8 THE RANCH. A Weekly Newxpvper For Everybody Who Wiints It Pkick—sl.oo n yeaf in advance. Worth—Two gold dollars. Conducted by B. 11. LtBBT. Managing Editor, W. w.Cokhktt. Published by the YAKIMA PUBLIMHINq COMPANY. KDITOKIAL OKI'MCKS: NORTH YAKIMA, WASHINGTON. BUMIHKM OVFIOHJ Nortli Yakimsi, Yakinui!Avenue. Seattle, Room 7, Hinokley Hl<H:k. Taoutna, tilS. Pstolllo Avenue. KWCII SMALL TALK. The way in which our eastern friends are subscribing for Thk Ranch is pleasing evidence of the interest taken in Washington agriculture by eastern farmers and business men. In Thk Ranch article on sugar beets in Washington last week the printers made us say Whatcom for Whitman county. Of course Whitman was in the lead in interest in this line of ex periments. The same will be true this season, with Yakima a fair sec ond. Do you know of any better way of improving the farming and fruit grow ing of your neighborhood, and so the value of your own real estate, than by getting all of your neighbor...

Publication Title: Ranch, The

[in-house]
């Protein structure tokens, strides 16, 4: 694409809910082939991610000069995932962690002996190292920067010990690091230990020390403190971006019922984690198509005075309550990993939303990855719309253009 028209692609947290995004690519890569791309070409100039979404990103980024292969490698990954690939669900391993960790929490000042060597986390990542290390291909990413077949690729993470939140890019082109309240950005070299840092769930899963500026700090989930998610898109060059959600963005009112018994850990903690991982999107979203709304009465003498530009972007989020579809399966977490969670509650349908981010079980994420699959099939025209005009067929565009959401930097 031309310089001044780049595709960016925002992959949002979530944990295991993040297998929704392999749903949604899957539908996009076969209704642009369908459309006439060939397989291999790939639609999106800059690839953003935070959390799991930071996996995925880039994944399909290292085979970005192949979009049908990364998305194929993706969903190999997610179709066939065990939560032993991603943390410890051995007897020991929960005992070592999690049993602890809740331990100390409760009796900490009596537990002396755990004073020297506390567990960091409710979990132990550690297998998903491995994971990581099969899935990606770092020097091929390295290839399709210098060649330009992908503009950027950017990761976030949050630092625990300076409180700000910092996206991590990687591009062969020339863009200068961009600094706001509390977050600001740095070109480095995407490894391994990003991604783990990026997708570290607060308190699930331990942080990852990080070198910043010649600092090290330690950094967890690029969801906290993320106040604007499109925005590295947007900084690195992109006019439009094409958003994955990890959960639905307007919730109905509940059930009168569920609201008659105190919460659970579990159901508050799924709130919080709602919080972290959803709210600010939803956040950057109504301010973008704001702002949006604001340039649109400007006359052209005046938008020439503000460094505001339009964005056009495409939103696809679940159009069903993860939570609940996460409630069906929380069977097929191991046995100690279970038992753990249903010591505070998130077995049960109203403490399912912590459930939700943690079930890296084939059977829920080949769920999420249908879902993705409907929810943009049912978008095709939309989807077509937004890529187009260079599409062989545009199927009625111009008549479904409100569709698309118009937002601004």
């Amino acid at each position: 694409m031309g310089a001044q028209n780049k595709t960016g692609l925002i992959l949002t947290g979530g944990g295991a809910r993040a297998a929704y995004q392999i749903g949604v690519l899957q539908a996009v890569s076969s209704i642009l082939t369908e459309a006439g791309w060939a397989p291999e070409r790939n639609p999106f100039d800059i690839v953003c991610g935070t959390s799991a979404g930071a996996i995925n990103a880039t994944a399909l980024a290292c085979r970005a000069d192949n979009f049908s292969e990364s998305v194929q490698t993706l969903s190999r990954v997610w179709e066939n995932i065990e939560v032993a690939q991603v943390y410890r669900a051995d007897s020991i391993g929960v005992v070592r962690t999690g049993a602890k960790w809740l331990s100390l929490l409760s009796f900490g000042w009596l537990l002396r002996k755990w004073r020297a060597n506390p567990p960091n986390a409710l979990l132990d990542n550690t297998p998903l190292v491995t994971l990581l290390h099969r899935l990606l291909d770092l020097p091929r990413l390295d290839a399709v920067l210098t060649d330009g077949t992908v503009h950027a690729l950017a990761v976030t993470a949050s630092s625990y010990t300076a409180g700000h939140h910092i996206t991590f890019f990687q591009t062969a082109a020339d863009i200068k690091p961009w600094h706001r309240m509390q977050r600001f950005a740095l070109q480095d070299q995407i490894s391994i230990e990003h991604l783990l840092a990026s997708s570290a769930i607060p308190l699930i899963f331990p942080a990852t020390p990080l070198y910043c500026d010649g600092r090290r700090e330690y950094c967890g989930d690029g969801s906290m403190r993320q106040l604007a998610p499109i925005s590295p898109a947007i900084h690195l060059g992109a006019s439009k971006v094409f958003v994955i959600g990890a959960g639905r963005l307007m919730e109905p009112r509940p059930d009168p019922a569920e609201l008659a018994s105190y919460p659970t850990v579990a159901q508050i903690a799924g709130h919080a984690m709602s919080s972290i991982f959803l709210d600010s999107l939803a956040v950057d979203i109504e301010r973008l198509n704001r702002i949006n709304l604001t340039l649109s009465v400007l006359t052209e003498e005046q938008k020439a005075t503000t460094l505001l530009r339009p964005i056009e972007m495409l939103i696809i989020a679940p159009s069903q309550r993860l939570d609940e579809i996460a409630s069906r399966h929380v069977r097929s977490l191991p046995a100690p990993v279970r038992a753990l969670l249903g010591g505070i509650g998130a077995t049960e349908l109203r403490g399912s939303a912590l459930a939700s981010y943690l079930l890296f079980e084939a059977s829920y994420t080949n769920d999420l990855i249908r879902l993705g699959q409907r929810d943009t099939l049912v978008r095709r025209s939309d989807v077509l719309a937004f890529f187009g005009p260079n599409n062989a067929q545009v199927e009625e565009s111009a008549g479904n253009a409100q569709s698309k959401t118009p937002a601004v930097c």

Source: Chronicling America [US Library of Congress]
Country/State of Publication: Washington, United States
Page 9 [Newspaper Page] — The ranch. — 21 April 1894

TOMATO BLIGHT INVESTIGATIONS. By Prof. 0. V. Piper, Washington Agricul tural College. The fact that this term is used to de note at least three distinct diseases, in different sections of the country, prob ably explains the error in your last is sue of confusing our Washington to mato blight with the tomato blight of Florida. As a matter of fact the lat ter is an entirely distinct disease from the one which damages our tomato crop so seriously. The Florida tomato blight is caused by a fungus which attacks the tomato stem at the surface of the ground, the result being the more or less complete wilting of the tops of the plant, but never any yellow discoloration. Our Washington blight, on the contrary, first discloses itself by the yellowish color of the diseased plant, the color being more pronounced as the disease progresses. So, unfortunately, the discoveries regarding the Florida blight are only of suggestive value to us. It may be that our blight is the same as the one described ...

Publication Title: Ranch, The
Source: Chronicling America [US Library of Congress]
Country/State of Publication: Washington, United States
Page 10 [Newspaper Page] — The ranch. — 21 April 1894